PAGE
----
I am a drug user, and I’m not afraid to admit it. In fact, I think if more people could get more comfortable with drug use, a great deal of needless pain and suffering could be avoided.
Okay, I’m referring to my occasional use of prescription-strength naproxen for headaches and a statin to lower cholesterol – not marijuana (legal or otherwise), or whatever else you may have thought I meant.
To be clear, though, I’ve used opioids, the same stuff that makes heroin all that it is, for weeks at a time following major surgery. And in that case, it was only because of the bold intervention of one particular doctor that I was medicated properly, without the absurd though common fear that doing so would turn me into an addict.
I often witness puritanical fears getting in the way of easing patients’ pain and helping them to function better.
My point is that we hear “drug use” and typically assume the worst. We hear “pain management” and often fear addiction. We hear news of ecstasy identified as a potentially helpful tool in managing some of the most debilitating effects of autism and terminal illness, and many become deeply suspicious.
Me? I’m thrilled by the possibility that an infamous “party drug” could emerge as a useful therapy. That possibility reminds us that the line between therapeutic and abusive drug use is often more porous than many will admit. Why is that so important? While I don’t advocate a “whatever one wants, whenever they want it” use of chemicals, I often witness puritanical fears getting in the way of easing patients’ pain and helping them to function better. Read the article I’ve linked to, above, and tell me you to don’t have a newfound respect for an old, albeit notoriously abused, drug.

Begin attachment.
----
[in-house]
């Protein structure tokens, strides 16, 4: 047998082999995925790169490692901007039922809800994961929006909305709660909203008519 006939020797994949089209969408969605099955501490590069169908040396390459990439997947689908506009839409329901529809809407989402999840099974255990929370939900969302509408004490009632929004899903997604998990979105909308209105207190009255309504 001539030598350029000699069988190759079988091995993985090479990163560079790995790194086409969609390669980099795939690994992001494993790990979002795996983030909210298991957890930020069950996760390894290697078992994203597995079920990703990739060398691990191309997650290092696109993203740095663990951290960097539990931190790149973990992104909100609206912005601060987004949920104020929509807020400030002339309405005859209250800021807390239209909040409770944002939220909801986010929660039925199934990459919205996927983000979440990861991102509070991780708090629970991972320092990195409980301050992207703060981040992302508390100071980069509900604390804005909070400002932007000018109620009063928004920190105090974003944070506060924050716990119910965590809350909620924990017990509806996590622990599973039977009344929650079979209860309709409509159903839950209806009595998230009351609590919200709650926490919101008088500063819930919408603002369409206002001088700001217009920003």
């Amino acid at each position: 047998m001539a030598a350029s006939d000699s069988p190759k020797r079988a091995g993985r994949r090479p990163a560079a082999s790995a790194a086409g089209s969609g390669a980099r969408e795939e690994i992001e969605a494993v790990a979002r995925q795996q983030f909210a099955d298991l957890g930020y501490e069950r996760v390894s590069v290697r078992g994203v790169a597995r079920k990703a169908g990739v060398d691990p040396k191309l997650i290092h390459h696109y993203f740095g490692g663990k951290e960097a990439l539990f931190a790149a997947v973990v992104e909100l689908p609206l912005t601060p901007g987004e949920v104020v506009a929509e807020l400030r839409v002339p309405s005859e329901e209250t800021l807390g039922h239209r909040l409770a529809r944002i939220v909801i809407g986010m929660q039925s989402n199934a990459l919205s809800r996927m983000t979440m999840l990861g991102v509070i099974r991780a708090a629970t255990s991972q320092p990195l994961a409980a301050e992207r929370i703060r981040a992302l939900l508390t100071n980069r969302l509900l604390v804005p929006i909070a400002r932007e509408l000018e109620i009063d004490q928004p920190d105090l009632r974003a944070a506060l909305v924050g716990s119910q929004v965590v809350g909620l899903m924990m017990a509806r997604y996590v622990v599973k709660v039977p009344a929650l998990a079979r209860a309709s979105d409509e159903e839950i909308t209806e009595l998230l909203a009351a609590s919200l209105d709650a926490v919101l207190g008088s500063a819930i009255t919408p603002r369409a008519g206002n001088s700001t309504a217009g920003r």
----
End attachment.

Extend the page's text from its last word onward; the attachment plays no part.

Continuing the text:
Drugs are tools, and like all tools, they can be used for good or for bad, safely or unsafely. The issue is not the tool, but how it’s put to work. Having sat last week with the leadership of?New York’s Mount Sinai – one of the nation’s leading departments of palliative care -? I was reminded of how far we have to go in treating people, not illnesses. That includes the need to open ourselves to a wider range of possible interventions, including those which might just emerge from illegal labs manufacturing drugs for raves.
Image credit: Stoney Roads
Brad Hirschfield is the co-founder and co-executive editor of The Wisdom Daily. A rabbi, Brad has been featured on ABC’s Nightline UpClose, PBS’s Frontline, Fox News and National Public Radio. He wrote a long-standing column, “For God’s Sake,” for the Washington Post, and has also written for The Huffington Post and Beliefnet.com. He authored the book, You Don?t Have To Be Wrong For Me To Be Right: Finding Faith Without Fanaticism. Brad also serves as President of Clal, The National Jewish Center for Learning and Leadership, a leadership training institute, think tank and resource center in New York City.